“Do you have any suggestions for sustainable clothing brands besides Everlane that are still somewhat affordable?” —Brianna
I’ve been loving the questions that have been sliding into my DMs, and here we are with another once I’m excited to post about!
Second-hand online options:
First and foremost, the most sustainable and affordable option is shopping second-hand. Many simple silk and cashmere basics from my own wardrobe are thrift-store finds.
Since local thrift stores are not an option right now, there are TONS of online options! The key is to learn what your search terms should be, saving favorite searches, and bookmarking favorite sellers. To get you started, these are my favorite online second hand resources:
I was a little slow to the punch on the Reformation train, but let me tell you, I am all aboard now.
These flattering knit tanks are only $38 and are a new favorite to me (I have both colors) and have loved having a few on-trend pieces (like this top) I’ve collected from them at moderate price points!
p.s. They are having a site-wide 30% off sale right now, so a great time to try them out!
With nearly all of their pieces made in California and everything being made in limited quantities, this company is not only super thoughtful about their production process and offering but also have an fairly broad and on-trend selection at a variety of price-points. Also, they offer 15% off your first order and are fully stocked in one of my favorite pairs of jeans (they look vintage but are more comfortable)!
Sharing a few of my current selects:
While I haven’t yet placed an order with Christy Dawn, I’ve long followed and admired their journey and offering. Their prices edge on the higher end of moderate, but you can occasionally find some budget-friendly basics.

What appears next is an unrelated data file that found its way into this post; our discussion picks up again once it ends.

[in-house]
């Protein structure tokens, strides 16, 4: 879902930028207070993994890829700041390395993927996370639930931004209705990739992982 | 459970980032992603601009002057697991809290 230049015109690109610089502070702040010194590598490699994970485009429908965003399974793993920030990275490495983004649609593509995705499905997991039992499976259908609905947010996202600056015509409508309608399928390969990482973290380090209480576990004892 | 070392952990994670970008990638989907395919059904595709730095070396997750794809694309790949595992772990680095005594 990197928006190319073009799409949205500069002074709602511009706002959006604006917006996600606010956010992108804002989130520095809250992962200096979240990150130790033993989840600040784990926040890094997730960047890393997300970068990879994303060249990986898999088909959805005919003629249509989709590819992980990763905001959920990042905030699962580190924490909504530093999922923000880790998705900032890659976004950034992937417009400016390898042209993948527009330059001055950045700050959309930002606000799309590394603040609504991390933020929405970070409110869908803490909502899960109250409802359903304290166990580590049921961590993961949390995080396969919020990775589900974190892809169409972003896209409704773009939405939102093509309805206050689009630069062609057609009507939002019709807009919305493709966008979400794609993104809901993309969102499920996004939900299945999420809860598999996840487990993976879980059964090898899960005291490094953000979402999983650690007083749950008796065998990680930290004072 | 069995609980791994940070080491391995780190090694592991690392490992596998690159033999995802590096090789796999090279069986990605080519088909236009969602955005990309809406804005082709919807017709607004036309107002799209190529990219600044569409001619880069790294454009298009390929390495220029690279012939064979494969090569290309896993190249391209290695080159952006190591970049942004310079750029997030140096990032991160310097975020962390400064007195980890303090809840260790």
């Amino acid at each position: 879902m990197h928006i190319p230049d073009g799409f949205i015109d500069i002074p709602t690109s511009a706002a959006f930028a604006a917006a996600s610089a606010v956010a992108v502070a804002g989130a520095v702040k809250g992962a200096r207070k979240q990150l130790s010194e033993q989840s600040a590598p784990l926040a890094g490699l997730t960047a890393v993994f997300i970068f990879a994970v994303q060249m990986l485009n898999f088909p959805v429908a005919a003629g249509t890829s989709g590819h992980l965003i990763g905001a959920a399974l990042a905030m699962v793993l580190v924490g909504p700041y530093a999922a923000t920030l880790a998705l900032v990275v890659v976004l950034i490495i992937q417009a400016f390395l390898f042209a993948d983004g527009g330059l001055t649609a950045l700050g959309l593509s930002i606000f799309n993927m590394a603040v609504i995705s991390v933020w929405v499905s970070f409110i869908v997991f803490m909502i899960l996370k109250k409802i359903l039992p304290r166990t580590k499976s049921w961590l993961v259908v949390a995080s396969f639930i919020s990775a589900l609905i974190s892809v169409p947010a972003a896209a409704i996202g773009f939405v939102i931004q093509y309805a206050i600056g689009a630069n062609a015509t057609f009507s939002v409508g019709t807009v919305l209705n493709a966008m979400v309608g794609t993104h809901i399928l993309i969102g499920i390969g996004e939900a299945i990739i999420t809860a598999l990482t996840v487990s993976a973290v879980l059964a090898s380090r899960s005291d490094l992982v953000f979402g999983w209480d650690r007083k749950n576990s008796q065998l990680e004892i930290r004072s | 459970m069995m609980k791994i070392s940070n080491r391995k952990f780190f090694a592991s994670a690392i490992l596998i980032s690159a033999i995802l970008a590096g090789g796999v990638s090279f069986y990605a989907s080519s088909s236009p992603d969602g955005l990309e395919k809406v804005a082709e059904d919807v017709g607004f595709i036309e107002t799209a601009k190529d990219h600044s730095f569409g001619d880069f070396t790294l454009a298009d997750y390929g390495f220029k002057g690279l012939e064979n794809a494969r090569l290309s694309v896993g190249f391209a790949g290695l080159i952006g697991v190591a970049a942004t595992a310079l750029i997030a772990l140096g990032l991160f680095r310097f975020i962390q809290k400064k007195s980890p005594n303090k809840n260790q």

I personally always love a curated selection versus a vast library, which is how they present their collections, and right now I’ve got my eye on this dress, this dress, this top, this top, and this top. Plus everything is 20% off right now with the code TOGETHER20. (Okay, I just convinced myself to get this skirt and maybe this top…oops!)
Others suggested by readers:
Other general tips
No matter your shopping destination, you can always shop with a sustainable lens by paying attention to the content label of the garment. Avoiding polyester and other synthetics, or at least looking at having the percentages of synthetics to be a very minimal component with 90%+ attributed to natural materials like cotton, linen, wool, etc. has been my general litmus test of whether I really want to invest in the life-cycle of that garment.
The pursuit of sustainable style can quickly spiral into a sea of politics, but rather than getting lost in the litany of micro-considerations, I’ve come to feel much more strongly about thinking really critically about quantity over quantity, consuming less, and being more responsible with what I consume.
Trying to do better is the goal, don’t get caught up in falling short of perfection. Hope this short guide helped a bit!